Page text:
Who Do I Complain To About Discrimination If I'm HR?

What an illegally harassed human resources professional can do

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An AOL Jobs reader asks:

I am a minority female HR professional who has been working in the field for 18 years. I have faced race based discrimination, and sexual harassment continuously during my career. I'm often hired into a management role based on my degree, experience and my SHRM certifications, only to be hidden and given no real responsibilities. Over the years I have learned to identify quickly organizations that offer "Token" positions hoping to fill a quota. These orgs provide no training, support or valid work responsibilities in order to build a case of poor performance.

Unfortunately because I report to HR, following protocol on any harassment claim is nearly impossible. HR staff is notorious for creating the same hostile environments they are hired to protect. HR professionals rarely file complaints for fear of black listing tactics and back door references provided to other HR professionals.

As an employment lawyer have you seen any HR to HR complaints, and do you have any suggestions in regard to HR professionals protecting themselves against the crimes of their peers?

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You'd be surprised how many times I have HR people come to me with employment law issues. I have to say, I love representing HR people because you know where the bodies are buried. Employers that don't treat HR professionals like gold are asking for trouble.

So, where does the HR representative go when they're the victim of illegal harassment? There are several steps I'd recommend taking:
  • Check the handbook: Employee handbooks are supposed to have alternate people listed for employees to report illegal harassment to because employers can't say you have to report harassment to the harasser himself. If the handbook lists an alternative, such as a company officer or a third party vendor that investigates discrimination issues, report it to them. I always suggest reporting any kind of illegal harassment in writing because, as you know working in HR, a verbal complaint will be characterized in a way that isn't protected from retaliation.
  • Look for the lawyer: If the company has an inside counsel or has outside counsel who handles HR issues, you might have to report the illegal harassment you are encountering to them, again, in writing. This is risky, because this person represents the company, not you (but then, so does HR). Don't confide anything to them that you don't want held against you later.
  • File with EEOC: The Supreme Court says you must follow the published harassment policy and report any discriminatory harassment internally first. If, however, there is no published policy or the only person to report to is the harasser, then your only choice may be to file a Charge of Discrimination with the United States Equal Employment Opportunity Commission. Depending on your state, you have either 180 days or 300 days from the date of discrimination to file with EEOC. The good news is that you're legally protected against retaliation if you file with them.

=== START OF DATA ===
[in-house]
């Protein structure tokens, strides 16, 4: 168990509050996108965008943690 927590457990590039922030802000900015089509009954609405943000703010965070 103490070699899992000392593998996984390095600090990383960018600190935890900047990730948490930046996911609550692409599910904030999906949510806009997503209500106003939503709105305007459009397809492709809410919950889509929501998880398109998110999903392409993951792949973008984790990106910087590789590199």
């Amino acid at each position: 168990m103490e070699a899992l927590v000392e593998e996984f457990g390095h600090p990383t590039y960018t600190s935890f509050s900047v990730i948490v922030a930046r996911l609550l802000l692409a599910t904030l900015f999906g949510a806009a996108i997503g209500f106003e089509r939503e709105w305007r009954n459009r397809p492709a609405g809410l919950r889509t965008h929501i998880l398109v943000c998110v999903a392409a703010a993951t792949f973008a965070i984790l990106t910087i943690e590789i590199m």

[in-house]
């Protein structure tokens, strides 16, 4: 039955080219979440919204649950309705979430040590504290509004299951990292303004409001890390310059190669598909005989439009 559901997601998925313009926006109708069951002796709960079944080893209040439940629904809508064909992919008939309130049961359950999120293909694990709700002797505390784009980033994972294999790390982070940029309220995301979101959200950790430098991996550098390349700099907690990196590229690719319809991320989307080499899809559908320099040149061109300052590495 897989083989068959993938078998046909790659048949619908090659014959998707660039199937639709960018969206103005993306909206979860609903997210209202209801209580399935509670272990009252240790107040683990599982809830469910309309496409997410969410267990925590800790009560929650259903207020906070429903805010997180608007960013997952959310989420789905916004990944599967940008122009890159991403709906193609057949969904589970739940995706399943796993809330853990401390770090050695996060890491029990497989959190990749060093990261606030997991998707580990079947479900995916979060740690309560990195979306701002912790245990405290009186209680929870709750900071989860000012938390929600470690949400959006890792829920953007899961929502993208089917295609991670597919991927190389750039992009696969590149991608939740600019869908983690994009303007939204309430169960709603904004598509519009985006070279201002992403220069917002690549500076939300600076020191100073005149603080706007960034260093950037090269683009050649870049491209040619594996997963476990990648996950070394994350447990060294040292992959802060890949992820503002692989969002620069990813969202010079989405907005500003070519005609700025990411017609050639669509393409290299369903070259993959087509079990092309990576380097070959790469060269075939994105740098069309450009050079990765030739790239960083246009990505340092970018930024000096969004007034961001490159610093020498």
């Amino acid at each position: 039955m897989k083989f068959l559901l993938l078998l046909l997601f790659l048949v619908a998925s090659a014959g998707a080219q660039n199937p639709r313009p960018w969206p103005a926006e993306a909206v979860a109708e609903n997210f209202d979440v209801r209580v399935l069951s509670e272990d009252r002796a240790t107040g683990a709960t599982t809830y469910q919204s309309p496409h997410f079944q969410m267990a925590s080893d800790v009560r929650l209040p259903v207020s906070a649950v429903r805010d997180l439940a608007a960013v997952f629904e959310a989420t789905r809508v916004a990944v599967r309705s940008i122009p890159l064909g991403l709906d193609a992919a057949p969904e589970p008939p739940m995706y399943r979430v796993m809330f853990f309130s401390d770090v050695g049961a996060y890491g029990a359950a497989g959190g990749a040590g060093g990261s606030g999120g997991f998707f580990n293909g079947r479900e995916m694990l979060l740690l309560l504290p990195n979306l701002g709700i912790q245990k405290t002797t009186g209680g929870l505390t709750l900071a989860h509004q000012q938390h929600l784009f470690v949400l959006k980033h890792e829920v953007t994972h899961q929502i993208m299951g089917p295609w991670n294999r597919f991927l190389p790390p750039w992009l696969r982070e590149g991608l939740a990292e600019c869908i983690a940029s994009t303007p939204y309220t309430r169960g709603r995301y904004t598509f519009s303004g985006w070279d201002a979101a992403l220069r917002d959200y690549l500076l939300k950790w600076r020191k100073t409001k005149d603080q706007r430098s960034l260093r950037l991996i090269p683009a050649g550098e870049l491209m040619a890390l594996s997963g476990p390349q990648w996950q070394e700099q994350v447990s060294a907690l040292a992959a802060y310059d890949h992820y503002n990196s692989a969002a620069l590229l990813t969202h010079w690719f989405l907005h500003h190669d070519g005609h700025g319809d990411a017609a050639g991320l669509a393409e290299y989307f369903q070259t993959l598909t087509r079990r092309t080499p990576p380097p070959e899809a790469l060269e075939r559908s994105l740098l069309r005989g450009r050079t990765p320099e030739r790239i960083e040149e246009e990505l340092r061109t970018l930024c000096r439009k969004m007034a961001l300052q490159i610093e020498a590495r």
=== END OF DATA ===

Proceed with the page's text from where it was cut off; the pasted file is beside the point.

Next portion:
• Complain in a way that's protected: If you complain internally, don't forget to limit your complaint to issues where you're legally protected against retaliation. Bullying, general hostile environment and general harassment aren't illegal in any state. However, reporting harassment/hostile environment based on your race, age, sex, religion, national origin, color, pregnancy or other protected status is protected against retaliation. Similarly, reporting or objecting to illegal activity by the company, failing to pay wages or overtime, and certain other legal violations is legally protected against retaliation.

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When in doubt, it's best to contact an employment lawyer in your state about your rights. In the meantime, don't give them any excuses to fire you. Do your job, don't refuse a direct order, show up every day and on time, and don't let your work quality slip. Remember, they can fire you for a legitimate reason other than discrimination or retaliation, even after you report discriminatory harassment.



If you need legal advice, it's best to talk to an employment lawyer in your state, but if you have general legal issues you want me to discuss publicly here, whether about discrimination, working conditions, employment contracts, medical leave, or other employment law issues, you can ask me at AOL Jobs.

Please note: Anything you write to me may be featured in one of my columns. I won't be able to respond individually to questions.

Donna Ballman

Donna Ballman

Contributor

Donna Ballman’s book, Stand Up For Yourself Without Getting Fired: Resolve Workplace Crises Before You Quit, Get Axed or Sue the Bastards, was the Winner of the Law Category of the 2012 USA Best Books Awards and is currently available for purchase. Donna is the award-winning author of The Writer’s Guide to the Courtroom: Let’s Quill All the Lawyers, a book geared toward informing novelists and screenwriters about the ins and outs of the civil justice system. She’s been representing executives, physicians and employees in Florida, including negotiating severance agreements and litigating discrimination, sexual harassment, noncompete agreements, and other employment law issues since 1986. Her blog on employee-side employment law issues, Screw You Guys, I’m Going Home, was named one of the 2011, 2012 and 2013 ABA Blawg 100 best legal blogs, Paralegal 411’s Top 25 Labor and Employment law Blogs of 2013 and the 2011 Lexis/Nexis Top 25 Labor and Employment Law Blogs.

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